J. Smart (Contractors) (LON:SMJ) Seems To Use Debt Quite Sensibly

Simply Wall St

Legendary fund manager Li Lu (who Charlie Munger backed) once said, 'The biggest investment risk is not the volatility of prices, but whether you will suffer a permanent loss of capital.' So it seems the smart money knows that debt - which is usually involved in bankruptcies - is a very important factor, when you assess how risky a company is. We note that J. Smart & Co. (Contractors) PLC (LON:SMJ) does have debt on its balance sheet. But the more important question is: how much risk is that debt creating?

When Is Debt Dangerous?

Debt assists a business until the business has trouble paying it off, either with new capital or with free cash flow. In the worst case scenario, a company can go bankrupt if it cannot pay its creditors. However, a more common (but still painful) scenario is that it has to raise new equity capital at a low price, thus permanently diluting shareholders. Of course, plenty of companies use debt to fund growth, without any negative consequences. When we think about a company's use of debt, we first look at cash and debt together.

View our latest analysis for J. Smart (Contractors)

How Much Debt Does J. Smart (Contractors) Carry?

The chart below, which you can click on for greater detail, shows that J. Smart (Contractors) had UK£12.7m in debt in January 2019; about the same as the year before. But it also has UK£22.3m in cash to offset that, meaning it has UK£9.55m net cash.

LSE:SMJ Historical Debt, August 14th 2019

How Strong Is J. Smart (Contractors)'s Balance Sheet?

According to the last reported balance sheet, J. Smart (Contractors) had liabilities of UK£17.5m due within 12 months, and liabilities of UK£2.00m due beyond 12 months. Offsetting this, it had UK£22.3m in cash and UK£4.45m in receivables that were due within 12 months. So it can boast UK£7.26m more liquid assets than total liabilities.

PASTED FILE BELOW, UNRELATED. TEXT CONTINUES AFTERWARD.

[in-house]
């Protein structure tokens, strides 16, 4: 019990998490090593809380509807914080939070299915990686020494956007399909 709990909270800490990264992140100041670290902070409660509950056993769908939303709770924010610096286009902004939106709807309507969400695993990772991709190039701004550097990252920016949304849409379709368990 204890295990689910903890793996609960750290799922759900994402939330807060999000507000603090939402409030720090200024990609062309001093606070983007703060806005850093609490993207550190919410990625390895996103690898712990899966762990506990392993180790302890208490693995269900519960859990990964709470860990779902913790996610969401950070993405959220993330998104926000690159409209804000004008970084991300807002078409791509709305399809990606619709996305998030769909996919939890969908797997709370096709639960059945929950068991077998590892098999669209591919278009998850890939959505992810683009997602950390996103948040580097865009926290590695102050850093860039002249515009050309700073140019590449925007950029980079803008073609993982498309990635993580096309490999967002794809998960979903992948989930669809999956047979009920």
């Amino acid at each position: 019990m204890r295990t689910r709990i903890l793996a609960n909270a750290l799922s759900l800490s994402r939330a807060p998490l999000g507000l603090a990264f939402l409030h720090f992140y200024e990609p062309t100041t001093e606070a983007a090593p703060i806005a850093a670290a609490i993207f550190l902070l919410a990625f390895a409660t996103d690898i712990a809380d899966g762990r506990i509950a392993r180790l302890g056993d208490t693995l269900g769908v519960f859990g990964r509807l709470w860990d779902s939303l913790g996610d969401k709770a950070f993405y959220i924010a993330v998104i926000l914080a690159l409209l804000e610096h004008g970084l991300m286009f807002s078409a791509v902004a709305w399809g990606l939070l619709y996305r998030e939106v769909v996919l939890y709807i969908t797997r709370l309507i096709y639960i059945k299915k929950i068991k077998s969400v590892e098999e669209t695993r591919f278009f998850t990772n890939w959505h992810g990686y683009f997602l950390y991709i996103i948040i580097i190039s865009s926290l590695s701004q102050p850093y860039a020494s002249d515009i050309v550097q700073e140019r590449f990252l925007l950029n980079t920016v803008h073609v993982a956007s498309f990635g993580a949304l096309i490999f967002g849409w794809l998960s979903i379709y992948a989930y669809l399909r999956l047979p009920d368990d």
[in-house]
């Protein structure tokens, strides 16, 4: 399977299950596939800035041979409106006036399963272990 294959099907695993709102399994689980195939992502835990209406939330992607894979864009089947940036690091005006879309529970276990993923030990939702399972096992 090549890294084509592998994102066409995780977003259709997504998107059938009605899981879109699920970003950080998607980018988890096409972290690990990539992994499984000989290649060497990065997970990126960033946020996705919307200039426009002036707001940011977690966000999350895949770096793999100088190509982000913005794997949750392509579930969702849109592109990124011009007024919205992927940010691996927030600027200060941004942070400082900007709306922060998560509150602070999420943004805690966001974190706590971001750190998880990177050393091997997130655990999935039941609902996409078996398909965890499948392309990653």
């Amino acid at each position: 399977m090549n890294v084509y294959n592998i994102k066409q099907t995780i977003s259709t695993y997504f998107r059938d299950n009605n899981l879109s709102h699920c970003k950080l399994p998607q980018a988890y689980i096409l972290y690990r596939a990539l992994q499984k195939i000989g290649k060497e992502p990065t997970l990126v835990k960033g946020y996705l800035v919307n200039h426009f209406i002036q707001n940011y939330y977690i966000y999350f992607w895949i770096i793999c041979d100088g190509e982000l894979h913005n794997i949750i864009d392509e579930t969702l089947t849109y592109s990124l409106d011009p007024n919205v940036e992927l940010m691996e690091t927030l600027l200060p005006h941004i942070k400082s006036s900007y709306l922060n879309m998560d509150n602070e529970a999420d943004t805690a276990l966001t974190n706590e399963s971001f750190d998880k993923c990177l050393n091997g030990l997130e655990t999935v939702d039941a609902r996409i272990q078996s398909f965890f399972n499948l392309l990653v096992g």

This surplus suggests that J. Smart (Contractors) has a conservative balance sheet, and could probably eliminate its debt without much difficulty. Simply put, the fact that J. Smart (Contractors) has more cash than debt is arguably a good indication that it can manage its debt safely.

In fact J. Smart (Contractors)'s saving grace is its low debt levels, because its EBIT has tanked 48% in the last twelve months. When it comes to paying off debt, falling earnings are no more useful than sugary sodas are for your health. The balance sheet is clearly the area to focus on when you are analysing debt. But you can't view debt in total isolation; since J. Smart (Contractors) will need earnings to service that debt. So if you're keen to discover more about its earnings, it might be worth checking out this graph of its long term earnings trend.

But our final consideration is also important, because a company cannot pay debt with paper profits; it needs cold hard cash. While J. Smart (Contractors) has net cash on its balance sheet, it's still worth taking a look at its ability to convert earnings before interest and tax (EBIT) to free cash flow, to help us understand how quickly it is building (or eroding) that cash balance. Looking at the most recent three years, J. Smart (Contractors) recorded free cash flow of 22% of its EBIT, which is weaker than we'd expect. That weak cash conversion makes it more difficult to handle indebtedness.

Summing up

While we empathize with investors who find debt concerning, you should keep in mind that J. Smart (Contractors) has net cash of UK£9.5m, as well as more liquid assets than liabilities. So we are not troubled with J. Smart (Contractors)'s debt use. Over time, share prices tend to follow earnings per share, so if you're interested in J. Smart (Contractors), you may well want to click here to check an interactive graph of its earnings per share history.

If you're interested in investing in businesses that can grow profits without the burden of debt, then check out this free list of growing businesses that have net cash on the balance sheet.

We aim to bring you long-term focused research analysis driven by fundamental data. Note that our analysis may not factor in the latest price-sensitive company announcements or qualitative material.

If you spot an error that warrants correction, please contact the editor at editorial-team@simplywallst.com. This article by Simply Wall St is general in nature. It does not constitute a recommendation to buy or sell any stock, and does not take account of your objectives, or your financial situation. Simply Wall St has no position in the stocks mentioned. Thank you for reading.